Priming Bottled Beer for Consistency and Reproducibility


The Prime Directive

by Dave Draper and Mark Hibberd (Brewing Techniques - Vol. 4, No.4)

Carbonation level is one of the most readily identifiable features of any beer. A simple method enables home brewers to bottle with the same control over carbonation as those who keg.

Put a glass of beer in front of just about any drinker, from the least to the most experienced, and one of the first things that will be noticed after taking a sip is the level of carbonation. The image of bubbles climbing through the beer to form a head is in fact what virtually everyone pictures at the mention of the word “beer.”

But carbonation is more than just a matter of image. A beer’s carbonation also influences a person’s sensory perception of it, from aroma to mouthfeel to flavor. Some beer styles are conventionally carbonated to specific levels, and these carbonation levels actually help define those styles. Most English pub bitters, for example, are carbonated to fairly low levels; in contrast, European lagers and wheat beers are characterized by much higher carbonation levels.

As craft brewers, we generally seek to achieve certain stylistic targets and to maximize the favorable impression that proper carbonation can give. To succeed in this finishing touch, we need a reliable way to produce specific carbonation levels in our beers. On an even more basic level, good priming techniques are important if only to be sure that our beers are neither so poorly carbonated as to be flat, nor so overly carbonated that bottles might explode!

Testing the Reliability of Volume vs. Weight Measurements of Sugar

John DeCarlo, by private e-mail, raised the important question that because sugar can adsorb water vapor from the air and thus increase its weight, volume might be a more reliable measure of sugar than weight. To test this idea, I conducted a simple experiment.

First, I placed several grams of three types of sugar in open containers for a couple of weeks so that the sugar could adsorb as much water as possible. I used brewing dextrose, plain white table sugar, and brown sugar (white and brown sugars are both sucrose). I then placed samples of the sugars in vials on a hot plate set at 176 °F (80 °C) for 24 hours to drive off the adsorbed water. I tried to use a drying oven set at 230 °F (110 °C), but because that setting is above the melting point of dextrose I was forced to use the hot plate. I took no special steps to ensure that the sugar was totally dry before being exposed to air, to closely mimic the situation for most brewers and to achieve worst-case scenario results.

The results, tabulated below, suggest that the amount of water uptake was negligible, assuming that 24 hours at 176 °F (80 °C) is sufficient to drive it off. The amounts adsorbed ranged from 0.05% (w/w) for white sugar to 1.2% (w/w) for dextrose. I concluded that the uncertainty of the weight of adsorbed water is well within the “noise” or imprecision of the scales used by most home brewers. Adsorbed water therefore has a negligible overall effect when measuring sugar on a weight-by-volume basis.—DD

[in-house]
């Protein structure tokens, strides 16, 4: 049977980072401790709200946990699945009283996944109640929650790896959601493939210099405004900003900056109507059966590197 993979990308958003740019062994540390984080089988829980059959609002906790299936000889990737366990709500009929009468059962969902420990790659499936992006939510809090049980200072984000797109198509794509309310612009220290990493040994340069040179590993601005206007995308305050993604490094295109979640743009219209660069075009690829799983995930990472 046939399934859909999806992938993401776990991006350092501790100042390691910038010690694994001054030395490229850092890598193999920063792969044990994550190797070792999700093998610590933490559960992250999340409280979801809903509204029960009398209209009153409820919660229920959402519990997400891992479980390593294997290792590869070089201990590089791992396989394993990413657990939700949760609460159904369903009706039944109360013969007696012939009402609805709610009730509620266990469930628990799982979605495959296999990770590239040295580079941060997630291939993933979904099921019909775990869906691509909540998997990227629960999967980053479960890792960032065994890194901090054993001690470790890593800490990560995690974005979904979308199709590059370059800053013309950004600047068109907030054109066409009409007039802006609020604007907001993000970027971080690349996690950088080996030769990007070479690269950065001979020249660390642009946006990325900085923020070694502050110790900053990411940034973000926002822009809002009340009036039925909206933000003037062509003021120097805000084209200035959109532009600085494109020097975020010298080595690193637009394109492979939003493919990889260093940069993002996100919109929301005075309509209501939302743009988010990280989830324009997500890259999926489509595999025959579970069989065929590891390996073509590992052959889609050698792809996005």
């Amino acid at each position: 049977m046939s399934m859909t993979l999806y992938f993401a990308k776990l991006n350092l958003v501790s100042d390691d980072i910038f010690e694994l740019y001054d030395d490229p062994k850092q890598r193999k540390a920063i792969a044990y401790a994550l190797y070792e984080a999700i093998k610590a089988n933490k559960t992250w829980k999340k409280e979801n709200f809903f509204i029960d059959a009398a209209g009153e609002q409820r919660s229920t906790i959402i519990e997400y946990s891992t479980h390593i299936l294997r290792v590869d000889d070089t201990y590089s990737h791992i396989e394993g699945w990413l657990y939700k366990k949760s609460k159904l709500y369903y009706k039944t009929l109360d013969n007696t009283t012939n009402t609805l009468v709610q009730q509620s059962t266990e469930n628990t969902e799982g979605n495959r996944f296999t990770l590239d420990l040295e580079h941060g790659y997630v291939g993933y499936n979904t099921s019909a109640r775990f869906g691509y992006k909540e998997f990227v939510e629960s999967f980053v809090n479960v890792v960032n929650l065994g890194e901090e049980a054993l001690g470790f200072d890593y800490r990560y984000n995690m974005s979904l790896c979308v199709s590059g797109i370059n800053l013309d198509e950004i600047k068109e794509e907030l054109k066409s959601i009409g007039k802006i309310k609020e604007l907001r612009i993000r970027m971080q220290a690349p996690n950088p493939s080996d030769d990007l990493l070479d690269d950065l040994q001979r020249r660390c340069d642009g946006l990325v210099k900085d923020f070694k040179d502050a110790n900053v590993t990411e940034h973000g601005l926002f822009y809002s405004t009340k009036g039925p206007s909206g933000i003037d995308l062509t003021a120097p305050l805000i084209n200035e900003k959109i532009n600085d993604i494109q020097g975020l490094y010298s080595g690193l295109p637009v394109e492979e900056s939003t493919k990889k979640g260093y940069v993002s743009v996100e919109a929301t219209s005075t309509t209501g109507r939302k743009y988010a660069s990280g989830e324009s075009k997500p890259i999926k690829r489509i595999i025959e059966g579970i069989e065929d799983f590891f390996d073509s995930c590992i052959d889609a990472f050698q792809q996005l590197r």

Test results show negligible adsorption of water by sugars.





Weight of sugar at start (g)




Weight after 24 hours (g)




Weight loss (%)




Brewers who dispense from kegs have the luxury of virtually complete control over the carbonation levels of their beers. For those of us who bottle, however, the results are typically less precise. This article describes a simple method for bottling homebrew, a method that can control carbonation levels much more accurately than most think to be possible. First we present one simple change that can help you gain considerable control over bottle conditioning results — measuring priming sugar by weight rather than by volume. Next we cover some of the basic chemistry by which carbon dioxide is dissolved in beer during fermentation and produced during bottle conditioning. This basic background can then be applied to calculating the priming rates needed to produce desired amounts of carbon dioxide in the finished beer. Finally, these relationships can be combined into a set of simple, easy-to-use charts and equations for rapid determination of the amounts of priming sugar needed.

Measuring by Weight, not Volume

Most brewing textbooks instruct brewers to prime their beers with an amount of priming sugar figured on a volume-per-volume basis. The level most commonly cited is ¾ cup per 5 gal. This approach can create several problems. Not all sugars are manufactured the same way; for example, ¾ cup of one type of sugar may yield a very different amount than ¾ cup of another. In addition, should the sugar be packed in the cup or kept loose? Dick Dunn reported via e-mail that corn sugar (equivalent chemical names are dextrose and glucose) can compress up to 30% with just a gentle tap. Clearly, measuring by weight is a more accurate way of getting predictable, reproducible results.